In the legal arena in the US and elsewhere, the dispute over Ethiopia's trade mark applications involves arcane topics in trade mark law. Following is an overview.
Type of application
A key issue is that Ethiopia filed standard trade mark applications and its critics and opponents have taken the view that a more appropriate type of trade mark application would have been for a geographic indication, certification mark, or collective marks.
Examples of certification marks for coffee include "100% Colombian", "100% Kona", "Jamaican Blue Mountain" and "Genuine Antigua".
Trade mark licensing strategy
However, a certification trade mark registration (with its focus on producers) does not have the muscle that Ethiopia and its advisers seek. A standard trade mark offers the means for control of distributors and retailers, such as Starbucks.
At this stage Ethiopia is not charging fees or royalties to distributors for the trade mark licence which it is offering and which some have signed.. At this stage it is simply requiring beans to be prominently branded with the Ethiopian trade marks on packaging (as illustrated above).
With this branding strategy, if and when demand for Ethiopian coffee grows, the licensing strategy may evolve to include fees and other terms and conditions.
Distributors and retailers have a commercial and legal concern not to be encircled by Ethiopia's trade mark registration and licensing strategy.
Progress with licences and Yirgacheffe application in US
Ethiopia has had some progress. Some have signed its licence agreement, including the US company Green Mountain Coffee Roasters (suppliers to McDonald's).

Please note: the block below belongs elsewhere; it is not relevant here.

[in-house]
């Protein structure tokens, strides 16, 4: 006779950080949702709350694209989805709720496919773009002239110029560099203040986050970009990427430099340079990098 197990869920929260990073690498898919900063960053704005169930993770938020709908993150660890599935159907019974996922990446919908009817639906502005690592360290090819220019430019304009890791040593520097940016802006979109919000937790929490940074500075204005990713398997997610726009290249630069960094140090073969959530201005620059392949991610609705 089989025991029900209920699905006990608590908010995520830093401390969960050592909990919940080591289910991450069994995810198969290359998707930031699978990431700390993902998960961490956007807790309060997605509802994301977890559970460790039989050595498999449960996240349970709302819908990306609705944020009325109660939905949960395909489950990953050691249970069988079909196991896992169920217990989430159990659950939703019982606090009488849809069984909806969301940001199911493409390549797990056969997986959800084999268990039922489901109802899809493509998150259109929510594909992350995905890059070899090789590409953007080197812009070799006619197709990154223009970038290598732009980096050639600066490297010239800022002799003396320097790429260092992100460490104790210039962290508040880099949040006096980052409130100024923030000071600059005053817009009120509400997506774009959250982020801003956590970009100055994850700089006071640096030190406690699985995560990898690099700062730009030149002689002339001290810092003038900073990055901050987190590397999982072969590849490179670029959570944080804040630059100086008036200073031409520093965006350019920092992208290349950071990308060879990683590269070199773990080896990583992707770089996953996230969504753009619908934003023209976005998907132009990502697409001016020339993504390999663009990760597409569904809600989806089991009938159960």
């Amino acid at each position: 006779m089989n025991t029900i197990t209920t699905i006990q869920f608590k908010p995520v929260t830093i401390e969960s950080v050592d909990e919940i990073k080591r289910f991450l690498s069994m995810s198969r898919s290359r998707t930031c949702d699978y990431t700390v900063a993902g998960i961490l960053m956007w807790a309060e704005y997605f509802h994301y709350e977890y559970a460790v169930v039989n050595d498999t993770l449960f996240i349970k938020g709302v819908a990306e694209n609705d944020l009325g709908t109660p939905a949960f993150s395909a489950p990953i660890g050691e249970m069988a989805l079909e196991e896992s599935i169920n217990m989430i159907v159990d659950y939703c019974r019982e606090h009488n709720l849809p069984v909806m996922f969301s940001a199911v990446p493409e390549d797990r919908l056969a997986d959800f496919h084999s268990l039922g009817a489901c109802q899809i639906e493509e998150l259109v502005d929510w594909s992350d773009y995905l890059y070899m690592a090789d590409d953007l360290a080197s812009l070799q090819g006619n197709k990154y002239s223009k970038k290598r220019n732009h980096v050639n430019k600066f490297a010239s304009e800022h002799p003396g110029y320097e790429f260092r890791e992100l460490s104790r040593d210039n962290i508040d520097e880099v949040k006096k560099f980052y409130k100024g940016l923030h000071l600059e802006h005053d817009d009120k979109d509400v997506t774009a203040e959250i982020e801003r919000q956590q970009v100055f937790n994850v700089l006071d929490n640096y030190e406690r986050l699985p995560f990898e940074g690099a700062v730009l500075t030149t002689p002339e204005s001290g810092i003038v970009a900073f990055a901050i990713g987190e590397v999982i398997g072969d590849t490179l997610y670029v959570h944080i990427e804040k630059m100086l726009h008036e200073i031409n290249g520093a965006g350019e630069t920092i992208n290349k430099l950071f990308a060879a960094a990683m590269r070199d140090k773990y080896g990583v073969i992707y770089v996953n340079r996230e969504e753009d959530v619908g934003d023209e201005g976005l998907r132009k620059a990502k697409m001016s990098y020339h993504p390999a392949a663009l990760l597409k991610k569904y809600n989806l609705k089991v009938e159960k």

Also, in August 2006 the US Trademark Office approved YIRGACHEFFE for trade mark registration. However, in response the Specialty Coffee Association of America filed a Letter of Protest with the Trademark Office, citing evidence it claimed demonstrated the term YIRGACHEFFE is used and understood by the relevant industry and the general public as the name of a type of coffee from a district in Ethiopia.
Legal issues remain in US for Sidamo and Harrar applications
In the case of SIDAMO, Starbucks US Brands, LLC got there first, with an application in June 2004 for "Shirkina Sun-Dried Sidamo". However in June 2006 Starbucks dropped that application.
However, Ethiopia's trade mark applications for SIDAMO and HARRARR await their ultimate fate. They may be approved, rejected or they may just lapse in the United States and Australia.
There are substantive hurdles for those applications. SIDAMO and HARRAR are coffee growing regions in Ethiopia. It appears that those terms are widely used to refer to the beans grown in those regions. It is thus not surprising that the US Trademark Office has thus far rejected the SIDAMO and HARRAR trade mark applications under Section 2(e)(1) of the US Trademark Act. For HARRAR the Office has opened a door by proposing that Ethiopia convert its standard trade mark application into a certification trade mark application.
As regards prices, coffee prices increased somewhat in 2005, it seems due to increased demand from China and Russia. But still in the midst of a crisis, producing nations need new approaches to build coffee's perceived and real value.
As regards trade marks, on 19 February 2007 Starbucks announced it would not oppose Ethiopia's trade mark efforts. However, there's a long way to go yet to fully execute Ethiopia's IP strategy for coffee.
The takeaway is that Ethiopia's use of trade mark law is an illustration of how intellectual property law, combined with licensing contracts and other commercial law, can be blended and then recruited to bolster commercial strategies to increase revenues.
[UPDATE: Starbucks settles coffee trade mark law dispute , 22 June 2007]